This creamy avocado pasta salad is a favourite for lunches in my home or for quick and easy dinners. It’s packed with flavour, and it’s both creamy and crunchy. If you plan on making this for the whole family, just double the recipe.
If you don’t have frozen corn on hand, you can swap in frozen peas instead. In a hurry and don’t have time to let the corn thaw? Place the frozen corn in a small bowl, boil some water in the kettle, and pour it overtop; remove the water as soon as the corn is thawed.
Bring large pot of water to a boil. Add pasta and cook according to package instructions. Once cooked, drain in cold water. Set aside.
In large salad bowl, combine sweet pepper, broccoli, corn, and red onion.
Using food processor, combine avocado, garlic, basil, sunflower seeds, lime juice, extra-virgin olive oil, sea salt, and pepper to taste. Blend until smooth and creamy. If the avocado youu2019re using isnu2019t soft, you may need to add a touch more olive oil or water to make it creamier.
Add cooked pasta to large salad bowl and mix together. Pour dressing overtop and mix until combined. Top with broccoli or sunflower sprouts. Refrigerate for 2 hours before serving, or enjoy immediately.
This recipe is part of the Plant-Powered and Kid-Friendly! collection.
Spanish-inspired flavours of almond and orange and a good punch of protein make this pudding a delicious and nutritious breakfast, snack, or dessert. The tiniest amount of large-flake sea salt and a drizzle of olive oil help bring all the flavours together. Amp up the orange For some additional orange flavour, when cooking chickpeas from dry, add a few strips of orange zest to the cooking water. Tastier toast Take your toast to the next level by using this pudding as a satisfying spread.
Breaking with tradition, think of this as a guise of tabbouleh salad with staying power, thanks to the addition of hearty sorghum and fibre-rich navy beans. It also ages fairly well, so it serves as a make-ahead meal that can keep for up to 3 days. A perfect plant-based option for weekday lunches.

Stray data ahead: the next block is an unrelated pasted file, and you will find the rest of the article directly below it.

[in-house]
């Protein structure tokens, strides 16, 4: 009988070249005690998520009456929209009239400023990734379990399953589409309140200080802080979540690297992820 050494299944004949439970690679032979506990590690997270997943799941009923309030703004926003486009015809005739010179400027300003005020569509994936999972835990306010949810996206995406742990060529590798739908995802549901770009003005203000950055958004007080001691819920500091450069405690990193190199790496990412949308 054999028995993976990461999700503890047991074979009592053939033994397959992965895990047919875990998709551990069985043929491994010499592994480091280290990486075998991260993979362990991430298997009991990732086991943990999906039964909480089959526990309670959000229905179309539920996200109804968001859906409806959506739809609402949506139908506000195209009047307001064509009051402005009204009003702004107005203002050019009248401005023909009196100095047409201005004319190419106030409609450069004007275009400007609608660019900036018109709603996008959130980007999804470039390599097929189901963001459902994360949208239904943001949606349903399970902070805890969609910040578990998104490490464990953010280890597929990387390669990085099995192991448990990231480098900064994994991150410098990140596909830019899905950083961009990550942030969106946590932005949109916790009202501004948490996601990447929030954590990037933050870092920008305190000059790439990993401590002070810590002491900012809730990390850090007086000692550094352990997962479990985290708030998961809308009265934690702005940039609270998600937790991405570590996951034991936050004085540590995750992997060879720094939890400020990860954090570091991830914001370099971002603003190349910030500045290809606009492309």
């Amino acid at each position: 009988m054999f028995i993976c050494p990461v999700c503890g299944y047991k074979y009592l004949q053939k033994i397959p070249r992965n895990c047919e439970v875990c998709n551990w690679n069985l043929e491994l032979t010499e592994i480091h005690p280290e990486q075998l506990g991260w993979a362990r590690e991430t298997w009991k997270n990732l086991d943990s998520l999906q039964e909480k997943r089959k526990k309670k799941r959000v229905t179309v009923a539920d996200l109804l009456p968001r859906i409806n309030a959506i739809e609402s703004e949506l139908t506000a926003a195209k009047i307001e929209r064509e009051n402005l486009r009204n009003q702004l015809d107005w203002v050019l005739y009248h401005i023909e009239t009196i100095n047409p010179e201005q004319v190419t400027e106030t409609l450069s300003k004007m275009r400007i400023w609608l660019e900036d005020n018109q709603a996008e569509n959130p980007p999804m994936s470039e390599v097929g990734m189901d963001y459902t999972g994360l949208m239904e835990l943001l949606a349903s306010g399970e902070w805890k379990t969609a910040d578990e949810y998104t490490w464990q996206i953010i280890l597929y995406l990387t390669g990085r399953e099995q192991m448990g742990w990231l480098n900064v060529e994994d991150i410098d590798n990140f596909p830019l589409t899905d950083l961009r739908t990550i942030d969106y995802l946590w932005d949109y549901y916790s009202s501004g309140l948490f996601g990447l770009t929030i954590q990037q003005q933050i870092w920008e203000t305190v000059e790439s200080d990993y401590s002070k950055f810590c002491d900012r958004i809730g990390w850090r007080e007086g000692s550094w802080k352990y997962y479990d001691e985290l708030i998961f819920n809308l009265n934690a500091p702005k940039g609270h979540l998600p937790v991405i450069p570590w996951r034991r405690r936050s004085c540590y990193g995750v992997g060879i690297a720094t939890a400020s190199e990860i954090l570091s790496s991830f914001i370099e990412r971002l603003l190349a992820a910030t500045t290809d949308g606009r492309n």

This versatile salad featuring chickpeas in a bright, fragrant dressing, holds well in the fridge. Make it in advance or keep it for leftovers. Nigella seeds, also known as kalonji, lend a sweet, nutty flavour with an ever-so-slightly bitter edge that pairs perfectly with sweet potato’s sweetness. Chickpeas please! Chickpeas are a great source of dietary fibre; just 1 cup (250 mL) contains 42 percent of the recommended daily allowance. They’re also a very good source of manganese, which is important for calcium absorption and blood sugar regulation.
Wait, isn’t mousse all about egg whites? Turns out, aquafaba––the viscous liquid left over after cooking chickpeas––fluffs up pretty well, too. And no, it doesn’t make the mousse taste like chickpeas. Plus, you don’t need to worry about using unpasteurized eggs, and it’s vegan-friendly. To reduce the sugar content, skip the praline and simply toast the pecans. Aquafaba FAQ Why is my aquafaba only whipping to soft peaks? Depending on your chickpeas, the aquafaba could whip to stiff peaks or quit at soft peaks with liquid below. If it doesn’t fully whip, scoop off the fluffiest foam on top and leave any liquid. The result will just be a more coconut-forward mousse. What do I do if my whipped coconut cream coagulates and bubbles when I add the aquafaba? Don’t worry! It’s not a bad thing. The cream will just be heavier and more textured (again, not bad), so make sure you use it as the base layer of the mousse so as not to weigh down the ethereal pear mixture on top. If you just want the light-as-air pear mousse layer, you can skip the coconut milk entirely and fold all the aquafaba into the pear purée.